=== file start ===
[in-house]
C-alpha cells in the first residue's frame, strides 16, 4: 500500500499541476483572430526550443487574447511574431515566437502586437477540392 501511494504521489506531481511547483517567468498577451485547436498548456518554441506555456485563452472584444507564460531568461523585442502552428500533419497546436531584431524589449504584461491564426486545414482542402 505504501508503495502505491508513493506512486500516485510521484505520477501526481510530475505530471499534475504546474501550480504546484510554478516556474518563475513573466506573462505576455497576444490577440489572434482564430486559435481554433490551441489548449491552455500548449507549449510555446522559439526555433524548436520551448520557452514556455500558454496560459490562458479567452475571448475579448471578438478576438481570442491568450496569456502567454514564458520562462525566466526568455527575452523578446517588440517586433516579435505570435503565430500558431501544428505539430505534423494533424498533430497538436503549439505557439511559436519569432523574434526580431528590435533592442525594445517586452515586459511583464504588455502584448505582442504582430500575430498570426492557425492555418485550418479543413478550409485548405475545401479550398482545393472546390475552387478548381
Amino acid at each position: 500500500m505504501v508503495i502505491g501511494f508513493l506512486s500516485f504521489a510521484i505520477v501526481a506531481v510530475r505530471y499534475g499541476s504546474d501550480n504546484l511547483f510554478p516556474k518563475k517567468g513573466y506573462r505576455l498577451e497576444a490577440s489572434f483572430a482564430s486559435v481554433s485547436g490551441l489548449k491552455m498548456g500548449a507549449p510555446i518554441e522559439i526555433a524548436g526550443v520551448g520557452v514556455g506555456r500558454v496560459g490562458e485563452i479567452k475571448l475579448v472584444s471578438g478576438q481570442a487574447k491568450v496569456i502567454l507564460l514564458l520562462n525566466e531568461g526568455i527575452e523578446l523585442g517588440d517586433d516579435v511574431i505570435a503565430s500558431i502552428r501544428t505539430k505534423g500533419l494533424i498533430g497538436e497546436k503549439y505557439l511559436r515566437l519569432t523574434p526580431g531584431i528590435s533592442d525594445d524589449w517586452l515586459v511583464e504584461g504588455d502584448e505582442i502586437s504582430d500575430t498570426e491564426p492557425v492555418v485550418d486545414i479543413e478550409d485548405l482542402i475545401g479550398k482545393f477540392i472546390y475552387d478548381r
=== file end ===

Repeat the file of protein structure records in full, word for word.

[in-house]
C-alpha cells in the first residue's frame, strides 16, 4: 500500500499541476483572430526550443487574447511574431515566437502586437477540392 501511494504521489506531481511547483517567468498577451485547436498548456518554441506555456485563452472584444507564460531568461523585442502552428500533419497546436531584431524589449504584461491564426486545414482542402 505504501508503495502505491508513493506512486500516485510521484505520477501526481510530475505530471499534475504546474501550480504546484510554478516556474518563475513573466506573462505576455497576444490577440489572434482564430486559435481554433490551441489548449491552455500548449507549449510555446522559439526555433524548436520551448520557452514556455500558454496560459490562458479567452475571448475579448471578438478576438481570442491568450496569456502567454514564458520562462525566466526568455527575452523578446517588440517586433516579435505570435503565430500558431501544428505539430505534423494533424498533430497538436503549439505557439511559436519569432523574434526580431528590435533592442525594445517586452515586459511583464504588455502584448505582442504582430500575430498570426492557425492555418485550418479543413478550409485548405475545401479550398482545393472546390475552387478548381
Amino acid at each position: 500500500m505504501v508503495i502505491g501511494f508513493l506512486s500516485f504521489a510521484i505520477v501526481a506531481v510530475r505530471y499534475g499541476s504546474d501550480n504546484l511547483f510554478p516556474k518563475k517567468g513573466y506573462r505576455l498577451e497576444a490577440s489572434f483572430a482564430s486559435v481554433s485547436g490551441l489548449k491552455m498548456g500548449a507549449p510555446i518554441e522559439i526555433a524548436g526550443v520551448g520557452v514556455g506555456r500558454v496560459g490562458e485563452i479567452k475571448l475579448v472584444s471578438g478576438q481570442a487574447k491568450v496569456i502567454l507564460l514564458l520562462n525566466e531568461g526568455i527575452e523578446l523585442g517588440d517586433d516579435v511574431i505570435a503565430s500558431i502552428r501544428t505539430k505534423g500533419l494533424i498533430g497538436e497546436k503549439y505557439l511559436r515566437l519569432t523574434p526580431g531584431i528590435s533592442d525594445d524589449w517586452l515586459v511583464e504584461g504588455d502584448e505582442i502586437s504582430d500575430t498570426e491564426p492557425v492555418v485550418d486545414i479543413e478550409d485548405l482542402i475545401g479550398k482545393f477540392i472546390y475552387d478548381r